The Best And Worst Of The Last Generation Of Gaming

The Best And Worst Of The Last Generation Of Gaming

PlayStation 3. Xbox 360. Wii. Over the past eight years, electronic boxes wearing one of those three brands came to occupy space in the entertainment centres of millions of people around the world. They were the heralds of the most innovative, occasionally uncomfortable, undeniably exciting era in video game history. That era is finally nearing its end.

The seventh gaming console generation, which began nearly eight years ago in 2005 is, at long last, entering its twilight stages. It’s time to look back.

Welcome to “Last-Gen Heroes,” Kotaku‘s new monthlong retrospective series celebrating the best and the worst of the past gaming console generation. Starting today, we’ll be writing a wide-ranging series of articles focusing on the many things we loved and hated about playing games on our Wiis, our PlayStation 3s, and our Xbox 360s. Our entire editorial staff will be contributing, and we’ll be running articles daily during the week until the PlayStation 4 is released on November 15. That date, to us, marks the official start of the next generation of console gaming, along with the Xbox One’s launch the following week on the 22nd.

Some of these articles will focus on big ideas, on the innovations and trends that came to define gaming at large. Some of these articles will focus on small ideas — they’ll recognise the little things that deserve no less recognition for their small stature. We’ll talk about games in addition to hardware — our favourite characters and stories, and the best ideas and worlds that came into being. Basically, we’ll talk about everything.

Needless to say, we’re all pretty psyched.

Of course, it’s not all sunshine and rose-petals — we’ll also focus on the stuff that sucked, the stuff we hated. Running in tandem will be the Last-Gen Zeroes series, in which we’ll identify and surgically dismantle every single thing we hated about the last console generation. We hope to run a pretty even balance of positive and negative posts — after all, it’s been an exciting eight years, but it’s also been loaded with missteps, annoyances, disappointments and, for lack of a better word, bullshit.

A Few Notes:

  • Since we had to draw a line somewhere, this series is going to focus primarily on the PlayStation 3, the Wii and the Xbox 360. Mobile gaming (including the PSP and DS), social gaming and PC gaming (sorry, master race) won’t really be included. That said, don’t be surprised if you see an article or two about any of those topics, viewed through the lens of the complete video-game landscape of the last eight years.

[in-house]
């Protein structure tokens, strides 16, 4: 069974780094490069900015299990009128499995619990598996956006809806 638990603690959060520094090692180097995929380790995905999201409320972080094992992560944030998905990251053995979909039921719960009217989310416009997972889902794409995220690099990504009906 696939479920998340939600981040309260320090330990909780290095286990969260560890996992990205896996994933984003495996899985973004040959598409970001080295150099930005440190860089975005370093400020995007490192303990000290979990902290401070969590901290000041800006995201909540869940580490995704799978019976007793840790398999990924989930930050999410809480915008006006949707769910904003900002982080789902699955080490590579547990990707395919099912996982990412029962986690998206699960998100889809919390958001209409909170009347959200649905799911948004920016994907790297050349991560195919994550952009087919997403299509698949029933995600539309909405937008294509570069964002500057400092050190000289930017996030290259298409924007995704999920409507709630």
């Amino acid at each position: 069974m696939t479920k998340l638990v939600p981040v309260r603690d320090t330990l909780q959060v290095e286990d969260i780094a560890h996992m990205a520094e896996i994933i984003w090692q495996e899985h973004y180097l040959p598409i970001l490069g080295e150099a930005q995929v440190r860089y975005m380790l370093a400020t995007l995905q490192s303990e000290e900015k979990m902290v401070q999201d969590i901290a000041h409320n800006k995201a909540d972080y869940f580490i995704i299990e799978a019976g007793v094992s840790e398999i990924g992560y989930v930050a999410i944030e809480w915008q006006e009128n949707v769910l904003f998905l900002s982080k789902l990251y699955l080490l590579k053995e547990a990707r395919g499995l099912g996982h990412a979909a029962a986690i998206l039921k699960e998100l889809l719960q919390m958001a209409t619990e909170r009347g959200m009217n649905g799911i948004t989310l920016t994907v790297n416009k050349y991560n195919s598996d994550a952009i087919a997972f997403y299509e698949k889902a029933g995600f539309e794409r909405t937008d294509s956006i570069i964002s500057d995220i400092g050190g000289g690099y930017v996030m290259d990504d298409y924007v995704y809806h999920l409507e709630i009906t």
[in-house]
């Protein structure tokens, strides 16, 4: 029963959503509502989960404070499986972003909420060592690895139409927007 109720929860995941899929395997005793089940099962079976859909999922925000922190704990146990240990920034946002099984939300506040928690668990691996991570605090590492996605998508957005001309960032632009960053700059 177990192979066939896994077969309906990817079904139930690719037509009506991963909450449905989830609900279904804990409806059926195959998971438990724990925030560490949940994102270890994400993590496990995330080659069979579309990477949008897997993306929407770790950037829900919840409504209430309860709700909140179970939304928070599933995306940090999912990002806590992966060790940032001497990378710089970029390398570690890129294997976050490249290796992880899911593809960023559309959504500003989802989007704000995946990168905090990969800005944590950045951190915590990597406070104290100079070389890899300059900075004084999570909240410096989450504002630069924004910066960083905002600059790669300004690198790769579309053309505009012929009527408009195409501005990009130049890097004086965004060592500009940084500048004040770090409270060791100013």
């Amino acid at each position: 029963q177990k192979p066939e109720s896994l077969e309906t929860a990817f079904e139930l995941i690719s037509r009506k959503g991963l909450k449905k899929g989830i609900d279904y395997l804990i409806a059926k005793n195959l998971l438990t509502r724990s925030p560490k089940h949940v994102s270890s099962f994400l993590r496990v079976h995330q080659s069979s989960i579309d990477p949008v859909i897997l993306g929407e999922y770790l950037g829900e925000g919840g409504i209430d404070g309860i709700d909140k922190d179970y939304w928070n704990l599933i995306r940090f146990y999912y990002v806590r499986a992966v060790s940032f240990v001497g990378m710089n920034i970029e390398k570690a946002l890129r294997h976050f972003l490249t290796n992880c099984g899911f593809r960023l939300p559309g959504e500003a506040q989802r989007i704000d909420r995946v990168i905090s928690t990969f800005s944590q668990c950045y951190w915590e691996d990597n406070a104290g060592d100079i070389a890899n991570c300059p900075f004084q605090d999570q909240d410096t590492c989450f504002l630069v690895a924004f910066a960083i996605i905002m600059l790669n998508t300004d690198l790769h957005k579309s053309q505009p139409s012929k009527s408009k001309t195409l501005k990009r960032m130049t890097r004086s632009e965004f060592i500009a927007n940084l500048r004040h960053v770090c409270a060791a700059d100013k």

• The series will run regular posts until around November 4, at which point we’ll transition to a series of larger, definitive lists looking back at the last console generation in total. These lists will be awesome! and exciting! and doubtless controversial! and you can already probably imagine what some of them will look like. But we’re also hoping we’ll surprise you often. Look forward to those.
  • The series will be organised into three tags, which eventually will let you view all of a certain type of post in one place: Last-Gen Heroes for the stuff we liked, Last-Gen Zeroes for the stuff we loathed and Kotaku Last-Gen for the series in total.
  • The series will end on November 15, the same day that the PlayStation 4 is released in North America (with the Xbox One coming a week later). While there’s certainly an argument to be made that technically, with the Wii U, the next generation of consoles is already underway, we’ve decided that the PS4/Xbox One will bring us to the sort of equilibrium we’ve gotten used to — MS and Sony butting heads, with Nintendo off making cool games for an interesting but relatively underpowered system.
  • While this retrospective is meant as a way to understand and celebrate the last generation of consoles, we don’t mean to suggest that the current generation will actually end on November 15. The Wii may no longer be getting new Nintendo games, but Xbox 360 and PS3 owners are going to be getting original and cross-gen games for a long time still. The last generation may be entering its twilight years, but they’ll likely be a lengthy, enjoyable cruise into a soft retirement.

Everyone ready? OK, let’s get going. This should be fun.

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